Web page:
The Eudemian Ethics of Aristotle
Among the works on ethics in the Aristotelian corpus, there is no serious dispute among scholars that the Eudemian Ethics is authentic. The Eudemian Ethics is increasingly read and used by scholars as a useful support and confirmation and sometimes contrast to the Nicomachean Ethics. Yet, it remains a largely neglected work in the study of Aristotle’s ethics, both among scholars and moral philosophers.
Peter L. P. Simpson provides an analytical outline of the entire work together with summaries of each individual section, making the overall structure and detailed argument clear. His translation and explanatory notes include the common books that the Eudemian Ethics shares with the Nicomachean. This translation contains renderings of words and phrases, and proposals for emending the text that differ from what other translators and scholars have adopted.
This translation is literal, without expansion or paraphrase, and yet also readable. A readable but literal translation is necessary because in the Eudemian Ethics, more than usual in Aristotle’s writings, the logic of the argumentation can turn on the peculiar wording or order. Simpson explains the argumentation where necessary in notes and separate explanatory comments. This book is a fresh, twenty-first-century rendition of the work of one of the most eminent philosophers of all time.
“Peter Simpson provides a remarkably erudite translation of one of Aristotle’s neglected works. The Eudemian Ethics is known for the problem it presents to the translator, given the grammar it employs and its often complex word structure. As a seasoned classicist and moral philosopher, Simpson’s translation deciphers what is often a concentrated and elliptical text, and in doing so, he at once provides the college student with a faithful and readable translation and in providing terminological clarity aids the scholar in the discussion of doctrine. Simpson’s painstaking discussion of the history of commentaries on the text through the centuries does much to clarify the meaning of the text. One must judge this translation and commentary as an indispensable tool for the serious student of the ethics of Aristotle.”
—Jude P. Dougherty, dean emeritus, School of Philosophy, The Catholic University of America
“Peter Simpson’s The Eudemian Ethics of Aristotle is a scholarly achievement in two senses. First, Simpson’s translations are elegant and yet faithful to the Greek. Second, Simpson’s commentaries on the texts are philosophically substantive and enlightening. Thanks to Simpson, we now see more clearly that no study of Aristotelian moral philosophy is complete without a sustained engagement with the Eudemian Ethics and On Virtues and Vices.”
—Robert B. Talisse, professor and chair, Department of Philosophy, Vanderbilt University
“Scholars have unfairly neglected Aristotle’s Eudemian Ethics for a generation while scholarship on the Nicomachean Ethics has become almost unmanageable. Until 2011, there existed no complete English translation of the Eudemian Ethics (namely, one which included a consistent translation of the books it shares with the Nicomachean version), and book-length commentary on only three of the five Eudemian books. Simpson’s The Eudemian Ethics of Aristotle masterfully remedies that deficiency and provides beginners and scholars alike with a complete and readable text augmented with ‘explanatory comments’ . . . The translation deals judiciously with a Greek text notorious for its problematic readings and the comments move carefully through the argumentative structure of the work (including the books which are shared by both the Eudemian and Nicomachean versions). Simpson has also usefully rescued the Aristotelian Virtues and Vices from the dustbins of scholarship and provided cogent thoughts and commentary about why it should be taken seriously by Aristotle scholars. One hopes that Simpson is on the cusp of a wave of Aristotle scholarship that enriches our understanding of his ethical theories with a full appreciation of his entire ethical corpus.”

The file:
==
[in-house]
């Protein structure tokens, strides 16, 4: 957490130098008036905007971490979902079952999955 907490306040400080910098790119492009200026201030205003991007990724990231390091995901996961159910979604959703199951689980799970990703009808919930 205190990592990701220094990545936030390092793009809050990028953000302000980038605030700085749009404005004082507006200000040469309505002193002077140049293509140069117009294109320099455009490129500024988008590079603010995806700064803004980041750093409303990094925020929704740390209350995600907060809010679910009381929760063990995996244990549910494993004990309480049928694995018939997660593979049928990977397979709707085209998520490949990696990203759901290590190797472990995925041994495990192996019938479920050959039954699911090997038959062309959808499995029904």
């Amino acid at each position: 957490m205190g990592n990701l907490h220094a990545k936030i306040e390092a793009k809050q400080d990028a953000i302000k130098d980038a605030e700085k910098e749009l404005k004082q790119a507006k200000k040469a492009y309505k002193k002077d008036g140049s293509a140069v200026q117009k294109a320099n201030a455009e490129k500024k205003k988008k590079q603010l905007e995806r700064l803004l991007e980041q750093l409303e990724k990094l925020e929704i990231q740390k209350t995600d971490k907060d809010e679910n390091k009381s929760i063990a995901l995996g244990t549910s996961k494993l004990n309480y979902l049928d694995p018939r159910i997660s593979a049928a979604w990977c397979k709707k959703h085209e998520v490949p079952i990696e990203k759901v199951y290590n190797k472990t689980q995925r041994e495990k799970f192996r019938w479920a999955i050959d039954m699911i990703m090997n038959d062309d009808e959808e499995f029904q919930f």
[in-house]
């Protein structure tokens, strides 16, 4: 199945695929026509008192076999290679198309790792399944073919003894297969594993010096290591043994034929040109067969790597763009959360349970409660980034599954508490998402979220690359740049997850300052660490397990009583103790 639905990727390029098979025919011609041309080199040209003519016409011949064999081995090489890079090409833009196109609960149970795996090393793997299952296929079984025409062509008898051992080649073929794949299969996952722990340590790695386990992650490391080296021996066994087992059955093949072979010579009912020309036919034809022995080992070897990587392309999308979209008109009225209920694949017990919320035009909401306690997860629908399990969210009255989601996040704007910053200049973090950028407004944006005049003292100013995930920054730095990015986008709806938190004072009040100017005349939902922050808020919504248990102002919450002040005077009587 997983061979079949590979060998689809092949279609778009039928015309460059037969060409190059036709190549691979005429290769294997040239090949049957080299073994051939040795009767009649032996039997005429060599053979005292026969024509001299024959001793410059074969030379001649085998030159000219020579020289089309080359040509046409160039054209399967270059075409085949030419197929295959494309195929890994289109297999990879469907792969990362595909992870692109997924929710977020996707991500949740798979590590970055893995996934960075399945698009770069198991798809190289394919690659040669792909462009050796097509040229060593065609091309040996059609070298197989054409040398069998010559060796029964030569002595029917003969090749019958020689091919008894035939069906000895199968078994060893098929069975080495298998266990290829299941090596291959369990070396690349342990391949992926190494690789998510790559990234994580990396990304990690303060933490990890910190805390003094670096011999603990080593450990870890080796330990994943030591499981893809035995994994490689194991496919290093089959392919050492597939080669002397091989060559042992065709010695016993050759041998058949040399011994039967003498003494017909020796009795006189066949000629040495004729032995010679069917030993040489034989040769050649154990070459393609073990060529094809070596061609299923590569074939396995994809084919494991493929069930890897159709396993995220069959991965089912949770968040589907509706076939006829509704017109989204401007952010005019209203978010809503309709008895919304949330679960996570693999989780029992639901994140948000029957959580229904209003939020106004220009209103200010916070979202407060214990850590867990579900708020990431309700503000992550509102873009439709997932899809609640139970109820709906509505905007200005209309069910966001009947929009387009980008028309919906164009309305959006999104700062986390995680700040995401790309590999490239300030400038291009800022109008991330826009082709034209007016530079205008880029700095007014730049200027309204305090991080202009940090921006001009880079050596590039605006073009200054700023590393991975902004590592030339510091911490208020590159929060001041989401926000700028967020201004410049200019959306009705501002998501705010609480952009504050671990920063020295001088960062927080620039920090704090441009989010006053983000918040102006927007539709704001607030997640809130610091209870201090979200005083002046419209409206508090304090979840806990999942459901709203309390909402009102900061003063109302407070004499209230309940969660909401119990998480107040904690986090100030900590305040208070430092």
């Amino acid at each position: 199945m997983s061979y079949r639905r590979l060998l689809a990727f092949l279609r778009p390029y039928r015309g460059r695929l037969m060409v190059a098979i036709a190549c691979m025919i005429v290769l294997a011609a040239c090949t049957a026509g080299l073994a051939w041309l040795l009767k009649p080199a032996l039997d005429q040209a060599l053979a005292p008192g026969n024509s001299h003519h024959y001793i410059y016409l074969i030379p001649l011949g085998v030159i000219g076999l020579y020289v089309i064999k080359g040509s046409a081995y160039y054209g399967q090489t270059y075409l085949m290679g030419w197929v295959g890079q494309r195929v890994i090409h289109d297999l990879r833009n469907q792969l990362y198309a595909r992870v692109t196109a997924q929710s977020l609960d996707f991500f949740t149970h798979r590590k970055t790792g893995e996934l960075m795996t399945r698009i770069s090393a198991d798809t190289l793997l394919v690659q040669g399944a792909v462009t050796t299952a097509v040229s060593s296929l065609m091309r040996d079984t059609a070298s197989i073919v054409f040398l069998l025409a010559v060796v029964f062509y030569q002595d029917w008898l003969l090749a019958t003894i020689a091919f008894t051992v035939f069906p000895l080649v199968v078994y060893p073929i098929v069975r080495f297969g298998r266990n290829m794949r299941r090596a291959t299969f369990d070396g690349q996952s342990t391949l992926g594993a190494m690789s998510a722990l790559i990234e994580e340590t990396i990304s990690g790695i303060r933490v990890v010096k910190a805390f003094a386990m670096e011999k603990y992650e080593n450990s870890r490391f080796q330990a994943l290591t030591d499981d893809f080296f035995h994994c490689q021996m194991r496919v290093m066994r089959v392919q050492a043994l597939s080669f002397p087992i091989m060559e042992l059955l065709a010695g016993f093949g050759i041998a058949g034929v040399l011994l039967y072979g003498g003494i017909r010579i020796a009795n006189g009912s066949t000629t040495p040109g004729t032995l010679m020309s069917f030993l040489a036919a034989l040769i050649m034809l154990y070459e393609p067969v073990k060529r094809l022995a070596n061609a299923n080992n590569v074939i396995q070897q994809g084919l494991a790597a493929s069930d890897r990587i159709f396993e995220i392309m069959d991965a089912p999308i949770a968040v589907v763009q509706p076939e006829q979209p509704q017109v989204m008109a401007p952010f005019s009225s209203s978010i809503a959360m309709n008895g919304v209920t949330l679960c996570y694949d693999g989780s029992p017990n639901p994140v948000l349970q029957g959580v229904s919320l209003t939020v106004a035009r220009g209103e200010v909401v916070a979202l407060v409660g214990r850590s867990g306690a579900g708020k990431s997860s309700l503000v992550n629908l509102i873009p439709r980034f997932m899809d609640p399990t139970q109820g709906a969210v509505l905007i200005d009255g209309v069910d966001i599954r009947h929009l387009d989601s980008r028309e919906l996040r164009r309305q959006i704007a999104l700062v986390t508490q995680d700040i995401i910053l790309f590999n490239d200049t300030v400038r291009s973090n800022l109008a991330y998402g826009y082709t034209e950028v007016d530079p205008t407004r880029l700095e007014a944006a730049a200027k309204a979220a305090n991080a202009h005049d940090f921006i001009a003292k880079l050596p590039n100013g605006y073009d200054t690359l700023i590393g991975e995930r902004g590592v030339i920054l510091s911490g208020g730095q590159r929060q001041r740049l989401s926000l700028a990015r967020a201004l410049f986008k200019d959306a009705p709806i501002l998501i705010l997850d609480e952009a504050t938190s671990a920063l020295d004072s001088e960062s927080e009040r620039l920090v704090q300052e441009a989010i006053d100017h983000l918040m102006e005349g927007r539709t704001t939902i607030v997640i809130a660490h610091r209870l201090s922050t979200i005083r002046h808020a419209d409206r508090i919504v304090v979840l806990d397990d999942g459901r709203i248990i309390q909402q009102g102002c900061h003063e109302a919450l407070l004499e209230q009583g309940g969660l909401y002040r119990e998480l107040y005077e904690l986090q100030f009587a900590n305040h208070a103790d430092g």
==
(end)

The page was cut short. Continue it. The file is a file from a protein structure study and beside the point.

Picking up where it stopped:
—Thornton Lockwood, assistant professor, Department of Philosophy and Political Science, Quinnipiac University
“Simpson has done a great service both to scholars and to students. His translation differs in significant ways from previous translations such as Anthony Kenny’s that reflect the prevailing consensus about what the text means, and Simpson’s notes and commentary provide the details needed to decide whether his emendations are correct. The translation is literal enough to be helpful to students and lucid enough to make the Eudemian Ethics accessible and appealing. Simpson’s commentary—both on the common books and on the other books—is masterful and is the most useful commentary I have seen on Aristotle’s ethics. Written in an elegant and easy style, Simpson’s commentary will be an invaluable guide for introductory students while casting new light on passages that are already familiar to others. This volume goes far toward showing that the Eudemian Ethics deserves more attention than we usually give it. To date I have not included the Eudemian Ethics in courses I have taught, and I now am reconsidering.”
—Mason Marshall, assistant professor, Department of Philosophy, Pepperdine University
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Table of Contents
Translation of the Eudemian Ethics
Translation of On Virtues and Vices
Commentary on the Eudemian Ethics
The Common Books in General